So in Christ we, though many, form one body, and each member belongs to all the others. Romans 12:5
Together, friends Melanie and Trevor have hiked miles of mountain trails. Yet neither would be able to do so without the other. Melanie, born with spina bifida, uses a wheelchair. Trevor lost his sight to glaucoma. The duo realized they were one another’s perfect complement for enjoying the Colorado wilderness: As he walks the trails, Trevor carries Melanie on his back; meanwhile, she gives him verbal directions. They describe themselves as a “dream team.”
Paul describes believers in Jesus—the body of Christ—as a similar kind of “dream team.” He urged the Romans to recognize how their individual giftings benefited the larger group. Just as our physical bodies are made up of many parts, each with different functions, together we “form one [spiritual] body” and our gifts are meant to be given in service for the collective benefit of the church (Romans 12:5). Whether in the form of giving, encouraging, or teaching, or any of the other spiritual gifts, Paul instructs us to view ourselves and our gifts as belonging to all the others (vv. 5–8).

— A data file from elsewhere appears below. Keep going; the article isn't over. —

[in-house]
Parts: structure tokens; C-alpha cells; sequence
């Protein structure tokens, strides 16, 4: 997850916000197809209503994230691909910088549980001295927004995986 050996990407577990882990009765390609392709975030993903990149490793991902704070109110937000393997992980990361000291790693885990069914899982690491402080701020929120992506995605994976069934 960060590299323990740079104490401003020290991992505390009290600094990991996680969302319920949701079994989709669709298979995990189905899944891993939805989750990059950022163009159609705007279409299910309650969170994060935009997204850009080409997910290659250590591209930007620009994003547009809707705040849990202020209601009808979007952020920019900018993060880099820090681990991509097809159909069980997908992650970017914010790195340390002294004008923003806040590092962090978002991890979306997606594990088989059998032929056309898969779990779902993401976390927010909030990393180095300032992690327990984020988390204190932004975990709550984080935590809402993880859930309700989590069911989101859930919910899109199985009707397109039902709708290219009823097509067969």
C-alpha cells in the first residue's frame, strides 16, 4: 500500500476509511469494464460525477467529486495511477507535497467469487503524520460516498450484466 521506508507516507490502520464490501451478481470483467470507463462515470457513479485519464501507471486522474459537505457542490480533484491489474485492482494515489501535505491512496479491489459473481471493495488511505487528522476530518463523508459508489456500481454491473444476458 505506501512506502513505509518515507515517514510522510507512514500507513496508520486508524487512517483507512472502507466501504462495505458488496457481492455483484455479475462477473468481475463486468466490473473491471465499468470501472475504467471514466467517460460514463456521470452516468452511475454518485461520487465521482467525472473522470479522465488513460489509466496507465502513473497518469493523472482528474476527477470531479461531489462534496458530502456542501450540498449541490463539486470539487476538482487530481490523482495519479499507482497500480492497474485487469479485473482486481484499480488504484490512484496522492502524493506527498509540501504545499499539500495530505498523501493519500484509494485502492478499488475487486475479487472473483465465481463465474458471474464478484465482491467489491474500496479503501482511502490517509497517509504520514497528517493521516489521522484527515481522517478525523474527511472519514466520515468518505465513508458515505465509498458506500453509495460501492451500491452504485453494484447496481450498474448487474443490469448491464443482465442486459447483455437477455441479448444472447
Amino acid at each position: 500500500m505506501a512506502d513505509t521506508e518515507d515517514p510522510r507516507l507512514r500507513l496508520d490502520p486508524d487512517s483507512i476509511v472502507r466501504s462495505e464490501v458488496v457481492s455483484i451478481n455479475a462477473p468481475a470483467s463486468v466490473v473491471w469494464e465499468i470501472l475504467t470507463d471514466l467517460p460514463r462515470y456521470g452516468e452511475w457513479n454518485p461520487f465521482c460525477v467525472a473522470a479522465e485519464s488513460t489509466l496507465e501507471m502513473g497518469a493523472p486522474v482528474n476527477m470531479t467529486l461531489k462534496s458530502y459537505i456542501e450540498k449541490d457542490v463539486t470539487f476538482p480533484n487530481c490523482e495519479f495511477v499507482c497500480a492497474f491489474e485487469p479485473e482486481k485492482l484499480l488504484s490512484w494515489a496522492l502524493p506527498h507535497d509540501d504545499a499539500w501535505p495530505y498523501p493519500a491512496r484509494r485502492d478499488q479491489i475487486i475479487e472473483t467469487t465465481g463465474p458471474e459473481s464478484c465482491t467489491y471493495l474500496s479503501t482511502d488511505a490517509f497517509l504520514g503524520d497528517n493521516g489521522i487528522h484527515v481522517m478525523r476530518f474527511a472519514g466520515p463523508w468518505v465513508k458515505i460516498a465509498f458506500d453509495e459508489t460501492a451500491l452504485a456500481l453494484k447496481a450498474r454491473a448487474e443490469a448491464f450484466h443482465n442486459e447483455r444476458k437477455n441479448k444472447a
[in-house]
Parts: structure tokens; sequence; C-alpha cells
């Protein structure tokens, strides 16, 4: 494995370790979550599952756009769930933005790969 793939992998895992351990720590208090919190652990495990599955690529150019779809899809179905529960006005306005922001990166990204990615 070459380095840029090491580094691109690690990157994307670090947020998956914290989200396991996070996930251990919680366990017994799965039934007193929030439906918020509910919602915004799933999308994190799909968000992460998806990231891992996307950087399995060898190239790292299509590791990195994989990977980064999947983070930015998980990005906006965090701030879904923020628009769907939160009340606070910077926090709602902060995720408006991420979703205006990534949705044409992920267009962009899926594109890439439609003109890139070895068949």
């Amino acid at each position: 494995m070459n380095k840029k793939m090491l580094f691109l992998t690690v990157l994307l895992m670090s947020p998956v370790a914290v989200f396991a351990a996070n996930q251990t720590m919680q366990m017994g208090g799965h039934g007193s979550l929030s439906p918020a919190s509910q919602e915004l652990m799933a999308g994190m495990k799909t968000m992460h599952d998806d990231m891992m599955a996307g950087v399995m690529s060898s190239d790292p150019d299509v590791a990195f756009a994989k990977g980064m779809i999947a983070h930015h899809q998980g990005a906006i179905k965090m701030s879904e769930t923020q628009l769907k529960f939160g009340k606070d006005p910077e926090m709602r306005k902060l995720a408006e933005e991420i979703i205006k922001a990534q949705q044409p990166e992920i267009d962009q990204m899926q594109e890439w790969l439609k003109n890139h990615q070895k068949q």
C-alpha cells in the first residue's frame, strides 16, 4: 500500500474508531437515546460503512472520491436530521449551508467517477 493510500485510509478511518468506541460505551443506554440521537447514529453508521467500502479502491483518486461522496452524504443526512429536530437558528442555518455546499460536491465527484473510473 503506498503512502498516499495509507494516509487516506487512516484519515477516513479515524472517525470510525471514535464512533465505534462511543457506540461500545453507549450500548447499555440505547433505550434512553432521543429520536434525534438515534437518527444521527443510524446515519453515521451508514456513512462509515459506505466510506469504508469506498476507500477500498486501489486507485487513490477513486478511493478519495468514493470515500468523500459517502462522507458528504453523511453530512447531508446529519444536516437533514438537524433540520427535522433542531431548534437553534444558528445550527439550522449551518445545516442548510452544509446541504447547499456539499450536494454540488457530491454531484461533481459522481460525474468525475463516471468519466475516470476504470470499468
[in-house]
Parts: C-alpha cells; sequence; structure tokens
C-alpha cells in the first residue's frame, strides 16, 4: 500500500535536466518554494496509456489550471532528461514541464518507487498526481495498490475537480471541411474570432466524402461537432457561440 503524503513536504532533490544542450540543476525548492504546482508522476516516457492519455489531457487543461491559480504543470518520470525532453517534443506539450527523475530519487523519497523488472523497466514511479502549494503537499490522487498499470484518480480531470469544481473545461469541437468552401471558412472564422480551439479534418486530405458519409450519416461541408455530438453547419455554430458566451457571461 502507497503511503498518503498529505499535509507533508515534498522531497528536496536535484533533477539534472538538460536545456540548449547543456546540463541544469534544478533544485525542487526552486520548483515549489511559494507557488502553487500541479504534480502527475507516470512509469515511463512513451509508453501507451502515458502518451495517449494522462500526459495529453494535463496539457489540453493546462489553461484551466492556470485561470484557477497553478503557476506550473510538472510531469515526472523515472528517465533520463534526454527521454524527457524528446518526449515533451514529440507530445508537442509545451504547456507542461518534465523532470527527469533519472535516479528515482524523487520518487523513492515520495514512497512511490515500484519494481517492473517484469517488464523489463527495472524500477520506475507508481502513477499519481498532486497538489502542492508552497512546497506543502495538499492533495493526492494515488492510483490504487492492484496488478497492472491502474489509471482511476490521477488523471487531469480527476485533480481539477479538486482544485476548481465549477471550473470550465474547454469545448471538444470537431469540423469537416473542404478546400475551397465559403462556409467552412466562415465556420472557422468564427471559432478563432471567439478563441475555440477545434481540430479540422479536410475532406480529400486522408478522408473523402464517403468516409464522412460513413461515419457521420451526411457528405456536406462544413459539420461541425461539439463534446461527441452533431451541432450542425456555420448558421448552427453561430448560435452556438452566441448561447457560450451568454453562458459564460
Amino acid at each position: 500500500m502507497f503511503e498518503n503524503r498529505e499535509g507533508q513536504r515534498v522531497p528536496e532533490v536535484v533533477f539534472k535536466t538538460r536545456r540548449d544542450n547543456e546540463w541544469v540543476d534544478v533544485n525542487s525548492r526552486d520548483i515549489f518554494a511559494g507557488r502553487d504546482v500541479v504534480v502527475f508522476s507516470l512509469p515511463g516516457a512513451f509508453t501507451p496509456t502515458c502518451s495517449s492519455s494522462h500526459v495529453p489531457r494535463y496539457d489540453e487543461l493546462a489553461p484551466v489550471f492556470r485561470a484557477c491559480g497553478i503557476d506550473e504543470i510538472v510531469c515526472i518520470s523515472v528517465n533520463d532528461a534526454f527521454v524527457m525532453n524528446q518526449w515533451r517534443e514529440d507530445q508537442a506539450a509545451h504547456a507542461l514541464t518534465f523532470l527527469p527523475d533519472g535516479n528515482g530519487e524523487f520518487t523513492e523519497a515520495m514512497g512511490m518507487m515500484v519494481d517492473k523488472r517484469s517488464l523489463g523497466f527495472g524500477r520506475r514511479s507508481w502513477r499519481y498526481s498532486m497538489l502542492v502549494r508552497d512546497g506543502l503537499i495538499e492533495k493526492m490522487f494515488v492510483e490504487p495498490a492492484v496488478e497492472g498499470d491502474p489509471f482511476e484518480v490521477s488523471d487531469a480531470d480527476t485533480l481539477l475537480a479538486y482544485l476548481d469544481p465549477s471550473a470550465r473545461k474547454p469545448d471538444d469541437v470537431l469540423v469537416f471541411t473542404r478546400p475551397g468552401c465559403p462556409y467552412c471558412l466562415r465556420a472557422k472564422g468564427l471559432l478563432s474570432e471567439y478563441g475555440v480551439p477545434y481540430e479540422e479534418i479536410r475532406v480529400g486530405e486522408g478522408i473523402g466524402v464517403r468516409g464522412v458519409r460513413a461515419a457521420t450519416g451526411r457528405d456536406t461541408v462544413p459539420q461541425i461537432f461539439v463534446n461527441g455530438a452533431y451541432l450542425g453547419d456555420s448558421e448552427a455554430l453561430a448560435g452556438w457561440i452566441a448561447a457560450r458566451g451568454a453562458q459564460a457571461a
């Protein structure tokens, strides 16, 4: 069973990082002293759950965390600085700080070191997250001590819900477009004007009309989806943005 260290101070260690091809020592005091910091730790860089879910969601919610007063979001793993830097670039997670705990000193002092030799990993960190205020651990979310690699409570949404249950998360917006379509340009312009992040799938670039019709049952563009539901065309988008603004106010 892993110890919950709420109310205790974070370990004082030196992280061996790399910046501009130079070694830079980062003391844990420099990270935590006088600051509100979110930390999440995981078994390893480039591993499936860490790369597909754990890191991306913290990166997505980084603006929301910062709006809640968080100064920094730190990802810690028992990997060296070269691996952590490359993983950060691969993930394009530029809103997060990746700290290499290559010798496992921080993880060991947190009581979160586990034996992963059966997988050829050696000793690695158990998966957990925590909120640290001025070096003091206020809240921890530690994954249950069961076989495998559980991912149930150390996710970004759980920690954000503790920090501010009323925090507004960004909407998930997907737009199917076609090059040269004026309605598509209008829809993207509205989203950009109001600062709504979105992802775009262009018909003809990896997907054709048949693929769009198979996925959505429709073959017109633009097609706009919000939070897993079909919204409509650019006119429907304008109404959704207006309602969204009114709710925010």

Melanie and Trevor aren’t focused on what they lack, nor are they prideful of what they do have in comparison to the other. Rather, they cheerfully give of their “gifts” in service to the other, recognizing how much they’re both bettered by their collaboration. May we too freely combine the gifts God has given us with those of our fellow members—for the sake of Christ.
What gifts and abilities has God given you? How can you share them with those around you?
Father, please show me how I can use my resources and abilities to benefit the body of Christ.
Romans 12:3–8 is well known as one of the New Testament passages that describe spiritual gifts to equip us for spiritual service. These giftings, however, are only half the story. The other half is found in the attitudes with which some of those gifts are to be exercised. What are those “gift attitudes”? Prophesying (preaching) is to be done in “faith.” Giving is to be done “generously,” while leadership is to be exercised “diligently.” Finally, showing mercy is to be done “cheerfully” (vv. 6–8). These attitude descriptors remind us that the mere activity of service isn’t enough—our service must come from a heart that reflects the heart of Jesus. As Philippians 2:5 says, “In your relationships with one another, have the same mindset as Christ Jesus,” who perfectly modeled for us the heart of a servant.